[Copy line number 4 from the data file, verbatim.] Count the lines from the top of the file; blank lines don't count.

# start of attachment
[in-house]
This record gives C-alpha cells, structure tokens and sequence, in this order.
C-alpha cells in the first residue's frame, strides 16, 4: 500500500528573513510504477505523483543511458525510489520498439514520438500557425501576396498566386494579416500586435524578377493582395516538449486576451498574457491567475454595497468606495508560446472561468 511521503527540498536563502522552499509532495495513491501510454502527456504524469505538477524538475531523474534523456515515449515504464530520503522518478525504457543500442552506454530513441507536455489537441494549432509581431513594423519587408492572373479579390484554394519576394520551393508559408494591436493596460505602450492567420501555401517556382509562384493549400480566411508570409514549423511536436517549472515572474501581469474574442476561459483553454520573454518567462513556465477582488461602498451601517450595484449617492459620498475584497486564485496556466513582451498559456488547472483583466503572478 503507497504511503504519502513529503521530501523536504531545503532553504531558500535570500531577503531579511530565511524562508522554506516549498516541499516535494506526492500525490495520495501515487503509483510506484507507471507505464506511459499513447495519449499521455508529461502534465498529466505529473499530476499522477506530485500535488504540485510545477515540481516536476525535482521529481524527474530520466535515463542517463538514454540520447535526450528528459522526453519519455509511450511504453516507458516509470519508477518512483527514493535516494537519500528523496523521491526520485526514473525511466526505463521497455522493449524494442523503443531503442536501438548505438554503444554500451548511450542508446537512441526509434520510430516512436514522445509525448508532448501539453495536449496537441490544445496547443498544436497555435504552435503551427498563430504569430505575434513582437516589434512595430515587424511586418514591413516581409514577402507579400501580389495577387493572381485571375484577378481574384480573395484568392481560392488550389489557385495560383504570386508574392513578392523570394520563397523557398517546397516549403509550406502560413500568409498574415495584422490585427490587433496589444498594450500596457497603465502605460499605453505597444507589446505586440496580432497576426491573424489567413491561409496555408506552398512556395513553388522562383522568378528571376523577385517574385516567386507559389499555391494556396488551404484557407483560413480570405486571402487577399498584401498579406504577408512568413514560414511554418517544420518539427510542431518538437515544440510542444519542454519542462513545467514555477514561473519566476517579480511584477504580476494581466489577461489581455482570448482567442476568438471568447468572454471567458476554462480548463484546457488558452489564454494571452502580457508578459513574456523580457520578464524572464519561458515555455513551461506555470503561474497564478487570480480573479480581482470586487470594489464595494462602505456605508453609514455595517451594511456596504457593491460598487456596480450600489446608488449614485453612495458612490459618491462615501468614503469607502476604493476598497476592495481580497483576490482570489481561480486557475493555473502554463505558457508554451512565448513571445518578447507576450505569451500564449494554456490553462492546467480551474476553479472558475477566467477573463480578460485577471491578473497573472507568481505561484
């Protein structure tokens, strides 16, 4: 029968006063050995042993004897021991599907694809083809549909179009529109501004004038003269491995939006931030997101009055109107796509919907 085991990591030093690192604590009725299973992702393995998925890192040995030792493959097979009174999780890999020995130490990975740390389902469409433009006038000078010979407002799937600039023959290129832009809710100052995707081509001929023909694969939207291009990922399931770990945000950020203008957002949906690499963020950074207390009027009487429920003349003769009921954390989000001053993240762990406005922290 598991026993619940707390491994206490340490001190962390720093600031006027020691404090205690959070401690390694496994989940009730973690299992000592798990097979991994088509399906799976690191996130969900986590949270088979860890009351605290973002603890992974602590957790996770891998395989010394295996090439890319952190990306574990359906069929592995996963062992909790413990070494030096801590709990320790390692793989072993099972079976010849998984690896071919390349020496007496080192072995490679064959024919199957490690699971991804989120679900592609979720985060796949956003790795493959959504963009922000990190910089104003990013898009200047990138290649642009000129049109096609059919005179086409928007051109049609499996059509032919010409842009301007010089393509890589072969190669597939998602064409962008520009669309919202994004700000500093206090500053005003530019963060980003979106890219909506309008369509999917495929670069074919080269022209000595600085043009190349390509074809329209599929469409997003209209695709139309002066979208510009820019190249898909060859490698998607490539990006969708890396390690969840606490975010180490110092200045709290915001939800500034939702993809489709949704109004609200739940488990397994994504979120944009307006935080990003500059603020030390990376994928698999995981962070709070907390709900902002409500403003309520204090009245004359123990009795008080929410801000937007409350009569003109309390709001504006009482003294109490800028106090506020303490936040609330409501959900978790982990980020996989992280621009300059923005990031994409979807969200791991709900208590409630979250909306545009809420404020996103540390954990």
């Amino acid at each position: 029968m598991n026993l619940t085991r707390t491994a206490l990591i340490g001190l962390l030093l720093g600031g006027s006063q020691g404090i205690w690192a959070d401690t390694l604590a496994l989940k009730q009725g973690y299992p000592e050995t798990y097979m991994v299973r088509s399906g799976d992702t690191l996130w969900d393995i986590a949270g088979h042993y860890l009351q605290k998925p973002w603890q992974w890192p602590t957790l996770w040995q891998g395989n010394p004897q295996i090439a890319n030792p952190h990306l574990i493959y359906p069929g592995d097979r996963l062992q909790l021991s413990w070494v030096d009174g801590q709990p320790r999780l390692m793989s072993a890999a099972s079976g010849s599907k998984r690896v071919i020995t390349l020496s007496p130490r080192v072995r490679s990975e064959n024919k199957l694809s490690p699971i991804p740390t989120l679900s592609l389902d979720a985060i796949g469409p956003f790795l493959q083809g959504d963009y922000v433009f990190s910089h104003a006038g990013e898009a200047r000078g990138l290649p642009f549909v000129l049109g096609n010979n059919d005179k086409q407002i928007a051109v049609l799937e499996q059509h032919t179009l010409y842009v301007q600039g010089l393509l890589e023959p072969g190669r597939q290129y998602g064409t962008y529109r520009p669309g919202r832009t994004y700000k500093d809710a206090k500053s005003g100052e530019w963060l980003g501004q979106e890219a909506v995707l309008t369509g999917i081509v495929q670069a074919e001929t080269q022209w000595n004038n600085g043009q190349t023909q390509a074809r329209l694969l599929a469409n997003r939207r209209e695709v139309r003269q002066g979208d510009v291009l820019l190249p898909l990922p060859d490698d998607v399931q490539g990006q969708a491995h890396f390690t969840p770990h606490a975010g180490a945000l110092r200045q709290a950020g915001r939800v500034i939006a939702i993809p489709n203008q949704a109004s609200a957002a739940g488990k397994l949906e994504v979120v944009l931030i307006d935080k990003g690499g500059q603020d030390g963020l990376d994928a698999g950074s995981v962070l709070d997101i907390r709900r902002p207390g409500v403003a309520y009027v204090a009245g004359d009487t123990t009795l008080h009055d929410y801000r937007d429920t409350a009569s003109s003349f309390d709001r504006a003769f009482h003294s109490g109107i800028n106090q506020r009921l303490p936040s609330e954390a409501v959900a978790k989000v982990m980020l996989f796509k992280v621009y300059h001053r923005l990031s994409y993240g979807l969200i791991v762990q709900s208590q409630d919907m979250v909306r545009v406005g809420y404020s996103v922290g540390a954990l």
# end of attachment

């Protein structure tokens, strides 16, 4: 029968006063050995042993004897021991599907694809083809549909179009529109501004004038003269491995939006931030997101009055109107796509919907 085991990591030093690192604590009725299973992702393995998925890192040995030792493959097979009174999780890999020995130490990975740390389902469409433009006038000078010979407002799937600039023959290129832009809710100052995707081509001929023909694969939207291009990922399931770990945000950020203008957002949906690499963020950074207390009027009487429920003349003769009921954390989000001053993240762990406005922290 598991026993619940707390491994206490340490001190962390720093600031006027020691404090205690959070401690390694496994989940009730973690299992000592798990097979991994088509399906799976690191996130969900986590949270088979860890009351605290973002603890992974602590957790996770891998395989010394295996090439890319952190990306574990359906069929592995996963062992909790413990070494030096801590709990320790390692793989072993099972079976010849998984690896071919390349020496007496080192072995490679064959024919199957490690699971991804989120679900592609979720985060796949956003790795493959959504963009922000990190910089104003990013898009200047990138290649642009000129049109096609059919005179086409928007051109049609499996059509032919010409842009301007010089393509890589072969190669597939998602064409962008520009669309919202994004700000500093206090500053005003530019963060980003979106890219909506309008369509999917495929670069074919080269022209000595600085043009190349390509074809329209599929469409997003209209695709139309002066979208510009820019190249898909060859490698998607490539990006969708890396390690969840606490975010180490110092200045709290915001939800500034939702993809489709949704109004609200739940488990397994994504979120944009307006935080990003500059603020030390990376994928698999995981962070709070907390709900902002409500403003309520204090009245004359123990009795008080929410801000937007409350009569003109309390709001504006009482003294109490800028106090506020303490936040609330409501959900978790982990980020996989992280621009300059923005990031994409979807969200791991709900208590409630979250909306545009809420404020996103540390954990």